Trump Prophesies Into French Presidential Election Post-Terror Attack

A damaged window is pictured on the Champs-Elysees Avenue the day after a policeman was killed and two others were wounded in a shooting incident in Paris, France
A damaged window is pictured on the Champs-Elysees Avenue the day after a policeman was killed and two others were wounded in a shooting incident in Paris, France. (REUTERS/Benoit Tessier)

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U.S. President Donald Trump waded into France's presidential election on Friday, tweeting that he expected the killing of a policeman in central Paris to have an impact on Sunday's vote.

Islamic State claimed responsibility for the fatal shooting late on Thursday of a French policeman on the Champs-Elysees by a French national who lived in Paris.

"Another terrorist attack in Paris. The people of France will not take much more of this. Will have a big effect on presidential election!" Trump said on Twitter.

The attack prompted far-right presidential candidate Marine Le Pen to say on Friday that France should reinstate border checks and expel foreigners who are on the watch lists of intelligence services.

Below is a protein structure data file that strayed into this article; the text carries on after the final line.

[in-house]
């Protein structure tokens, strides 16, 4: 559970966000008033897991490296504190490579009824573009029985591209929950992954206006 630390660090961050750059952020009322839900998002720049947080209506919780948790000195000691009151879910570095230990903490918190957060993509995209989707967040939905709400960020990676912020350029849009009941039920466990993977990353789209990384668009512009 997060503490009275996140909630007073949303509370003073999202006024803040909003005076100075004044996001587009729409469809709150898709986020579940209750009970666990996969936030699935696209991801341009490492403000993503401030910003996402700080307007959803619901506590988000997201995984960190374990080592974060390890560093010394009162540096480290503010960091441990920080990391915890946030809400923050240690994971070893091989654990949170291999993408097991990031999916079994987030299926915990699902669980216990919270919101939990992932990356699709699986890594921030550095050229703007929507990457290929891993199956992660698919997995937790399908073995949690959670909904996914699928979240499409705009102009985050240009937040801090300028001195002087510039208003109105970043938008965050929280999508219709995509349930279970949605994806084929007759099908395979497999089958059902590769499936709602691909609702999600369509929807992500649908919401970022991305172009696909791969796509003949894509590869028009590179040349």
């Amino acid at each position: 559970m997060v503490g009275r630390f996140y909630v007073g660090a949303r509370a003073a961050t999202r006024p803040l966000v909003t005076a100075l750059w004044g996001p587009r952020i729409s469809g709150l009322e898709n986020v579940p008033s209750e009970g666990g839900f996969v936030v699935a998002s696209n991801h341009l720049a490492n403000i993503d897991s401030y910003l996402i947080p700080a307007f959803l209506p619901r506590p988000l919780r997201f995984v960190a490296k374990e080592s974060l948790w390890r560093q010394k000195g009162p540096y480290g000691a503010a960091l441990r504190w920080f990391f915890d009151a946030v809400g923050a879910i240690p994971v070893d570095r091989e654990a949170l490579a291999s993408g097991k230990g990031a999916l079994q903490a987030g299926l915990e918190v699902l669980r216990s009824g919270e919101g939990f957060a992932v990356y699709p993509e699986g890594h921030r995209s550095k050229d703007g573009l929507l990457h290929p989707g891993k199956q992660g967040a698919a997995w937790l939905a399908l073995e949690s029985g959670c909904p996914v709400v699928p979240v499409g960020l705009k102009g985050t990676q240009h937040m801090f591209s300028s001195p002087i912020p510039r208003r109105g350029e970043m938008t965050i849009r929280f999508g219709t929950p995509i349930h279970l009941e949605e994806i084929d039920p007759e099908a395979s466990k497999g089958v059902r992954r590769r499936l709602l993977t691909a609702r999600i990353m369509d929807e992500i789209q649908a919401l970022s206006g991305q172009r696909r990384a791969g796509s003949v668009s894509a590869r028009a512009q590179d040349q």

Le Pen, who has campaigned on an anti-European Union, anti-immigration platform, was the only major French candidate who backed Republican Trump in the Nov. 8 U.S. presidential election.

Trump ran for the White House on a pledge to get tough on immigration and his administration has imposed restrictions including a controversial ban, stalled in U.S. courts, on travelers from Muslim majority nations.

In his election campaign, Trump seized on the last year's Brexit vote in the United Kingdom as an example of disillusioned voters rising up against the political establishment and forged a friendship with Nigel Farage, a leading campaigner for Britain's withdrawal from the EU.

On Thursday, former U.S. President Barack Obama spoke with a different French candidate, Emmanuel Macron, a pro-EU centrist.

Macron is leading most opinion polls for the election's first round on Sunday and is expected to contest a second-round run-off with Le Pen. Obama's spokesman said the former U.S. president, who is popular in France, was not making a formal endorsement.

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